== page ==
Home & Family
The Small Business Administration (SBA) continues to issue updates (with the latest issued May 15) and provide guidance for the Paycheck Protection Program (PPP) loan forgiveness regulations. To be reimbursed, the lenders, not the SBA, will be granting loan forgiveness, but they must comply with SBA guidance. Borrowers should be working with their lenders to complete the application.
What the CARES Act Says
Section 1106 of the Coronavirus Aid, Relief, and Economic Security (CARES) Act provides for the forgiveness of a portion of a PPP loan. It states the following:
Forgiveness. An eligible recipient shall be eligible for forgiveness of indebtedness on a covered loan in an amount equal to the sum of the following costs incurred and payments made during the covered period:
(1) Payroll costs.
(2) Any payment of interest on any covered mortgage obligation (which shall not include any prepayment of or payment of principal on a covered mortgage obligation).
(3) Any payment on any covered rent obligation.
(4) Any covered utility payment.
The amount of eligible nonpayroll costs that may be forgiven cannot exceed 25 percent of the payroll costs forgiven.
The covered time is the 8-week period that begins on the date the lender makes the first disbursement of the PPP loan to the borrower. The borrower may use the Alternative Payroll Covered Period, which for borrowers with a biweekly or more frequent payroll, is the 56-day period beginning with the first day of the pay period following PPP loan disbursement.
The SBA has developed a Loan Forgiveness Application with four components: (1) the PPP Loan Forgiveness Calculation Form, (2) PPP Schedule A, (3) the PPP Schedule A Worksheet, and (4) the (optional) PPP Borrower Demographic Information Form. All borrowers must submit components (1) and (2) to their lender.
The application is relatively complex and is expected to require a fair amount of time to complete, especially if the number of employees and total wages paid at the beginning of the covered period is different at the end of the covered period. In anticipation of the complexity, the American Institute of CPAs has developed an Excel spreadsheet to help borrowers and lenders make the required calculations.
In addition to the application, borrowers are required to submit documentation to substantiate the numbers included on the application. Borrowers must verify the number of full-time equivalent employees on the payroll during the period. They must also verify eligible cash and noncash benefit payments to include bank statements documenting the amount of cash compensation; tax forms; and payment receipts, cancelled checks, or account statements documenting the amount of any employer contributions to employee health insurance and retirement plans that the borrower included in the forgiveness amount.
For nonpayroll expenses, the application instructions state that the borrower “must provide documentation verifying the existence of the obligations/services prior to February 15, 2020, and eligible payments from the Covered Period for the following categories:
- Business mortgage interest payments: Copy of lender amortization schedule and receipts or cancelled checks verifying eligible payments from the Covered Period; or lender account statements from February 2020 and the months of the Covered Period through one month after the end of the Covered Period verifying interest amounts and eligible payments.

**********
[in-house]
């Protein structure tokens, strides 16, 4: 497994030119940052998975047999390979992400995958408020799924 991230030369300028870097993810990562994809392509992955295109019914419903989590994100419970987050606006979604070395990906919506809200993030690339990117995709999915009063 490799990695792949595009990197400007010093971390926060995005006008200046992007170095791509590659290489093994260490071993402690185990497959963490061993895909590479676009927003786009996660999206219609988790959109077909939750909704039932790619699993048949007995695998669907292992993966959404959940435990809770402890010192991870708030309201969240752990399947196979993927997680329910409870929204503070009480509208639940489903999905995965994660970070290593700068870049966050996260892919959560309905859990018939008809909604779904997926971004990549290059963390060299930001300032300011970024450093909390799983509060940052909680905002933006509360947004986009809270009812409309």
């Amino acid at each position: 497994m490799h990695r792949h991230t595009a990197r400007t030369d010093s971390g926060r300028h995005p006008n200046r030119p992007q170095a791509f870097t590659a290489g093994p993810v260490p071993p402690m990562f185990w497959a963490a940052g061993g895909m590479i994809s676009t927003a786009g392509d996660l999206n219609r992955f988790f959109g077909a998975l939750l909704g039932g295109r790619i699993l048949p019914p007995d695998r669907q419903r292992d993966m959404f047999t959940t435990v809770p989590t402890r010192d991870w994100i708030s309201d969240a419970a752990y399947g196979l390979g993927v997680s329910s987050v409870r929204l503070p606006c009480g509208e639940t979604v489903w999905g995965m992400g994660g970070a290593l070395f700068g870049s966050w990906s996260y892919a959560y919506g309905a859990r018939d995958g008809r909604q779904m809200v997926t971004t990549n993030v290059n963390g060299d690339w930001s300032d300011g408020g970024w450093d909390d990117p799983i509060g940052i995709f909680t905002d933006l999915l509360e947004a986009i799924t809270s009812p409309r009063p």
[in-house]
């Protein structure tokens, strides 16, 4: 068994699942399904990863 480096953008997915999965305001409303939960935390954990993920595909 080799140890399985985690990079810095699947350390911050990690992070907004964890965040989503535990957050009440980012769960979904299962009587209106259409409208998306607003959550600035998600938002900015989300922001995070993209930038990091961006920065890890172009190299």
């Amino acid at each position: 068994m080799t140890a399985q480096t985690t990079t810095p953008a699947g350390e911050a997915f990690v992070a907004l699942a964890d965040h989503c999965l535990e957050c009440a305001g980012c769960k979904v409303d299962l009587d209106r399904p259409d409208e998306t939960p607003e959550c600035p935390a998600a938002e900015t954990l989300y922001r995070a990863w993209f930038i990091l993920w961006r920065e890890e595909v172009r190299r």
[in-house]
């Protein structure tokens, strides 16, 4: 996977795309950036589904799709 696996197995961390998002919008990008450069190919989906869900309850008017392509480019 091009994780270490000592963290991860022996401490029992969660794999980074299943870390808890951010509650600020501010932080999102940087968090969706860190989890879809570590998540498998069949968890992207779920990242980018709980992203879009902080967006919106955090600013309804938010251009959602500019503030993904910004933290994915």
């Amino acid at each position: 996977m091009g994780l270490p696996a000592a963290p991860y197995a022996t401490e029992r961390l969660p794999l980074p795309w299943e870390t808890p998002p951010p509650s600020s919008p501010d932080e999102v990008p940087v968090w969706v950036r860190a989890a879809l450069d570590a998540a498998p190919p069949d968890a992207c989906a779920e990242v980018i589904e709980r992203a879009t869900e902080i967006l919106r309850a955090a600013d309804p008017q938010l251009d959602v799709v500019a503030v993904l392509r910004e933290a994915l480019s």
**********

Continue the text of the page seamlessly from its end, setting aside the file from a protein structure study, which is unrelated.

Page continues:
- Business rent or lease payments: Copy of current lease agreement and receipts or cancelled checks verifying eligible payments from the Covered Period; or lessor account statements from February 2020 and from the Covered Period through one month after the end of the Covered Period verifying eligible payments.
- Business utility payments: Copy of invoices from February 2020 and those paid during the Covered Period and receipts, cancelled checks, or account statements verifying those eligible payments.”
The CARES Act Section 1106(f) provides, “No eligible recipient shall receive forgiveness under this section without submitting to the lender that is servicing the covered loan the documentation required under subsection (e).”
Answers from the Small Business Administration
The SBA also recently updated its Frequently Asked Questions for Paycheck Protection Program Loans. Question 31 reminds borrowers that they must certify in good faith that current economic uncertainty makes this loan request necessary to support the ongoing operations of the applicant. Borrowers must make this certification in good faith, taking into account their current business activity and their ability to access other sources of liquidity sufficient to support their ongoing operations in a manner that is not significantly detrimental to the business. However, Question 46 provides, “SBA, in consultation with the Department of the Treasury, has determined that the following safe harbor will apply to SBA’s review of PPP loans with respect to this issue: Any borrower that, together with its affiliates, received PPP loans with an original principal amount of less than $2 million will be deemed to have made the required certification concerning the necessity of the loan request in good faith.”
This article represents the information provided by the SBA on May 15, 2020. However, SBA has indicated that it will be issuing regulations and additional guidance.